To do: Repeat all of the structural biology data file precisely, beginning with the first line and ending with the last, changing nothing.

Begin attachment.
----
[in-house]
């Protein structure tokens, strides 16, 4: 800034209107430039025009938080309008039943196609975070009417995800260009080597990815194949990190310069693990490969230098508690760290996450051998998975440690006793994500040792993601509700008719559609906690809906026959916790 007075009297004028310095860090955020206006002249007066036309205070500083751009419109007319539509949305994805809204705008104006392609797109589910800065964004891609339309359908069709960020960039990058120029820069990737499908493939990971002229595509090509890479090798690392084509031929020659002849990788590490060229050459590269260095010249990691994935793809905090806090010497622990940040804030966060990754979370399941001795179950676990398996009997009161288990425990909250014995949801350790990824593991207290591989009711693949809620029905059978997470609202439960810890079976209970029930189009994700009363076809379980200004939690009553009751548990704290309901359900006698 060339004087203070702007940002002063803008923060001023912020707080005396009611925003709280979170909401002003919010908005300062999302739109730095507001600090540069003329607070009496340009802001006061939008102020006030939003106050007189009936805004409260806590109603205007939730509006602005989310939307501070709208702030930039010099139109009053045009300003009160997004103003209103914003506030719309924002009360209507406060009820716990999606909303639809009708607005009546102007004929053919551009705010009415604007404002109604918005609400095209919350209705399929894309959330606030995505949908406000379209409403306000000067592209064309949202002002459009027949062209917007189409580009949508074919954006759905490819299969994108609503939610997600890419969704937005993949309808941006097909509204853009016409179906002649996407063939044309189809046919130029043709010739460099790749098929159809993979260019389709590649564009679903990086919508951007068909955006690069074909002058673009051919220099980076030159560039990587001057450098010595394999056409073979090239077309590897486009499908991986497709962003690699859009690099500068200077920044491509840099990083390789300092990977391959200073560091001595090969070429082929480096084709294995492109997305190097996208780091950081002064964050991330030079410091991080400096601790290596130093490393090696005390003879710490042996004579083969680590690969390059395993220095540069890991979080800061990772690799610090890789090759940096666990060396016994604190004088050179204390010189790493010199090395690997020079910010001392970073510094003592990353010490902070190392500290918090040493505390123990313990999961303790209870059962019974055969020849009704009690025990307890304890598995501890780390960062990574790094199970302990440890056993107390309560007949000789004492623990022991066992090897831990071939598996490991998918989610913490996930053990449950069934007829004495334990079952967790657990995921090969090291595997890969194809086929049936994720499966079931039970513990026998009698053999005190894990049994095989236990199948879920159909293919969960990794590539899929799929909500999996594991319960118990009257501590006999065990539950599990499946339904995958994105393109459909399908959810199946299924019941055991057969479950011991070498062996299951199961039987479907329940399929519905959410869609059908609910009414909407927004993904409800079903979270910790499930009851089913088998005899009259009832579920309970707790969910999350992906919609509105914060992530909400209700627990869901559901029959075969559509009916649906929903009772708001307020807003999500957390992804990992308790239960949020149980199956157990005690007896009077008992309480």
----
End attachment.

[in-house]
């Protein structure tokens, strides 16, 4: 800034209107430039025009938080309008039943196609975070009417995800260009080597990815194949990190310069693990490969230098508690760290996450051998998975440690006793994500040792993601509700008719559609906690809906026959916790 007075009297004028310095860090955020206006002249007066036309205070500083751009419109007319539509949305994805809204705008104006392609797109589910800065964004891609339309359908069709960020960039990058120029820069990737499908493939990971002229595509090509890479090798690392084509031929020659002849990788590490060229050459590269260095010249990691994935793809905090806090010497622990940040804030966060990754979370399941001795179950676990398996009997009161288990425990909250014995949801350790990824593991207290591989009711693949809620029905059978997470609202439960810890079976209970029930189009994700009363076809379980200004939690009553009751548990704290309901359900006698 060339004087203070702007940002002063803008923060001023912020707080005396009611925003709280979170909401002003919010908005300062999302739109730095507001600090540069003329607070009496340009802001006061939008102020006030939003106050007189009936805004409260806590109603205007939730509006602005989310939307501070709208702030930039010099139109009053045009300003009160997004103003209103914003506030719309924002009360209507406060009820716990999606909303639809009708607005009546102007004929053919551009705010009415604007404002109604918005609400095209919350209705399929894309959330606030995505949908406000379209409403306000000067592209064309949202002002459009027949062209917007189409580009949508074919954006759905490819299969994108609503939610997600890419969704937005993949309808941006097909509204853009016409179906002649996407063939044309189809046919130029043709010739460099790749098929159809993979260019389709590649564009679903990086919508951007068909955006690069074909002058673009051919220099980076030159560039990587001057450098010595394999056409073979090239077309590897486009499908991986497709962003690699859009690099500068200077920044491509840099990083390789300092990977391959200073560091001595090969070429082929480096084709294995492109997305190097996208780091950081002064964050991330030079410091991080400096601790290596130093490393090696005390003879710490042996004579083969680590690969390059395993220095540069890991979080800061990772690799610090890789090759940096666990060396016994604190004088050179204390010189790493010199090395690997020079910010001392970073510094003592990353010490902070190392500290918090040493505390123990313990999961303790209870059962019974055969020849009704009690025990307890304890598995501890780390960062990574790094199970302990440890056993107390309560007949000789004492623990022991066992090897831990071939598996490991998918989610913490996930053990449950069934007829004495334990079952967790657990995921090969090291595997890969194809086929049936994720499966079931039970513990026998009698053999005190894990049994095989236990199948879920159909293919969960990794590539899929799929909500999996594991319960118990009257501590006999065990539950599990499946339904995958994105393109459909399908959810199946299924019941055991057969479950011991070498062996299951199961039987479907329940399929519905959410869609059908609910009414909407927004993904409800079903979270910790499930009851089913088998005899009259009832579920309970707790969910999350992906919609509105914060992530909400209700627990869901559901029959075969559509009916649906929903009772708001307020807003999500957390992804990992308790239960949020149980199956157990005690007896009077008992309480």